Our research

MRC-NIHR Methodology Research Programme

Methodology research, from an MRC perspective, is the study of how best to design, conduct, analyse and evaluate medical and health research. Researchers in a wide range of fields aim to develop the best methods — ‘recipes’ for research — in areas that underpin biomedical science, experimental medicine, clinical trials, population health sciences, health services research and health policy.

Developing methodologies ensures that medical research is conducted in the most thorough, efficient and robust ways possible.  This helps to ensure that discoveries are more reliably and quickly turned into benefits for patients and the general population, and that health research and policy are built on the best possible evidence.

For example, looking into the best ways of conducting clinical trials of new treatments means that researchers running trials can be more confident of the results they gain - as can the regulators which make decisions about the safety and effectiveness of treatments. Or developing a better method of assessing how much and what kind of food people eat will improve research studying the effect of diet.

We have a strong commitment to methodology research and many of the projects and programmes that the MRC funds have a methodology research component.  We also fund methodology research through a number of dedicated schemes:

The MRC-NIHR Methodology Research Programme Panel

Central to supporting the development of new methodologies in health research, the MRC leads the Methodology Research Programme (MRP), a partnership set up with the National Institute for Health Research (NIHR) in 2008 as part of the two organisations’ joint health research strategy.  The MRP Panel meets twice per year to review grant applications.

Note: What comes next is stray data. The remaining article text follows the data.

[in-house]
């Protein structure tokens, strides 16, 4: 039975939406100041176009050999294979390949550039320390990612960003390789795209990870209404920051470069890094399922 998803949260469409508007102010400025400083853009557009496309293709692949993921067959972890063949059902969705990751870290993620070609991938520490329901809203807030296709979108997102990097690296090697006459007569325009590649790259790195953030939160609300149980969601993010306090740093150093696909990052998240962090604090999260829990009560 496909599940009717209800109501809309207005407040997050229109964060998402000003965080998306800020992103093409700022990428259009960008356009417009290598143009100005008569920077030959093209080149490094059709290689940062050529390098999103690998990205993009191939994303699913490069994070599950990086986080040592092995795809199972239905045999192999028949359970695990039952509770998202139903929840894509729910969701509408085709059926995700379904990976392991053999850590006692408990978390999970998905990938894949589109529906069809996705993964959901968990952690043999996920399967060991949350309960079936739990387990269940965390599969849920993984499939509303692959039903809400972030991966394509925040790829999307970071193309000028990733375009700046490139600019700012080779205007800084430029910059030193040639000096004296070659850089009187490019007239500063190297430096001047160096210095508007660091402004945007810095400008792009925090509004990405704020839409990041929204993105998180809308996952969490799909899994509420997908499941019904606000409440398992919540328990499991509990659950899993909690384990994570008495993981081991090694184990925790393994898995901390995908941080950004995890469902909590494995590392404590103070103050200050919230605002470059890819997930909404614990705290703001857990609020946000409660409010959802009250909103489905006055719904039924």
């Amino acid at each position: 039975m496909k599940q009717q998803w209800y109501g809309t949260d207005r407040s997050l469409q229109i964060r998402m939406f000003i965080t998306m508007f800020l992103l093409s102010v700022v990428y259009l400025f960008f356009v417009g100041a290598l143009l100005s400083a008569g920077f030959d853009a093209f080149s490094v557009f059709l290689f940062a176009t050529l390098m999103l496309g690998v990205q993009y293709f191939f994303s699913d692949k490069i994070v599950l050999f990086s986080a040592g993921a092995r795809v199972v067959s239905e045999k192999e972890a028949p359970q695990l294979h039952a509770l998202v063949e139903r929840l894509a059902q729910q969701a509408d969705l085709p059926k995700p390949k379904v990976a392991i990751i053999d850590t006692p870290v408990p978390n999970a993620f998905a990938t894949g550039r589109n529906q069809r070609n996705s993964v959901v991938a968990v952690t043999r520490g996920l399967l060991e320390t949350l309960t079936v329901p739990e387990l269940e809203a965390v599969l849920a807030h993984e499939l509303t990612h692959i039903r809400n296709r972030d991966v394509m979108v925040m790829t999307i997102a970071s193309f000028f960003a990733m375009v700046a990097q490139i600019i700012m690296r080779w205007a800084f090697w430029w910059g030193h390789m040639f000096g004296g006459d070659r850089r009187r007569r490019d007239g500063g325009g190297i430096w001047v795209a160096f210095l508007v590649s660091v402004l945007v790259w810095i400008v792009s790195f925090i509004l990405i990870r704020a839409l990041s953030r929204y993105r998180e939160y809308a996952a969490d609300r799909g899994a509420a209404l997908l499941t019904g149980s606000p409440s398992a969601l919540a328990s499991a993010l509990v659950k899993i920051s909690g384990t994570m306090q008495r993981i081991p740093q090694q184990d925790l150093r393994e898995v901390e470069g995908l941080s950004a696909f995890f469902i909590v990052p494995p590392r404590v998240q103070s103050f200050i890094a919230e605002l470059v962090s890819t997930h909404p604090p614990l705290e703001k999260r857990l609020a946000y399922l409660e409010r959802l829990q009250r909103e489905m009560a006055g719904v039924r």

MRP Advisory Group

In order to better ensure that methodology research has an impact on the way studies are conducted, and the way regulators evaluate research to assess the effectiveness, safety and value for money of treatments, MRC engages with the four UK nations’ health departments, and regulators such as the National Institute for Health and Care Excellence, and the Medicines and Healthcare Products Regulatory Agency, through its MRP Advisory Group.  This helps to identify priorities which may go on to inform MRP highlight notices, calling for applications in important areas.

MRC-NIHR Methodology State of the Art Workshops (M-SAWs)

In order to better ensure that methodology research translates into impact on the real-world design and conduct of biomedical and health research, MRC and NIHR are jointly supporting a series of themed workshops in areas of particular methodological controversy or uncertainty.  The intended output of these workshops is to be guidance documents outlining the various available methodologies, their strengths and weaknesses, and providing advice on their appropriate implementation.

Applications will be invited from teams of investigators wishing to lead such workshops; the first call for which is in “Methods for Effect Size Selection in Clinical Trial Power Calculations” and is now live. The deadline for applications is 1 November at 4pm.  

Hubs for Trials Methodology Research

As part of a continued commitment to methodology research in clinical trials, the MRC supports a network of six centres — the MRC Network of Hubs for Trials Methodology Research.  These hubs coordinate methodology research across the UK, act as an interacting resource for researchers wishing to develop new trial methodologies, and train the next generation of methodologists.

Training in Methodology Research

The MRC also supports Skills Development Fellowships in area of identified skills needs, in order to build capacity and strengthen the skills base of UK biomedical and health researchers.  These include quantitative skills (including methodological areas such as biostatistics, informatics and modelling) and skills at the social science interface (including health economics). 

Contact us

If you have a query about methodology research and the MRC, please contact:

Dr David Crosby, Programme Manager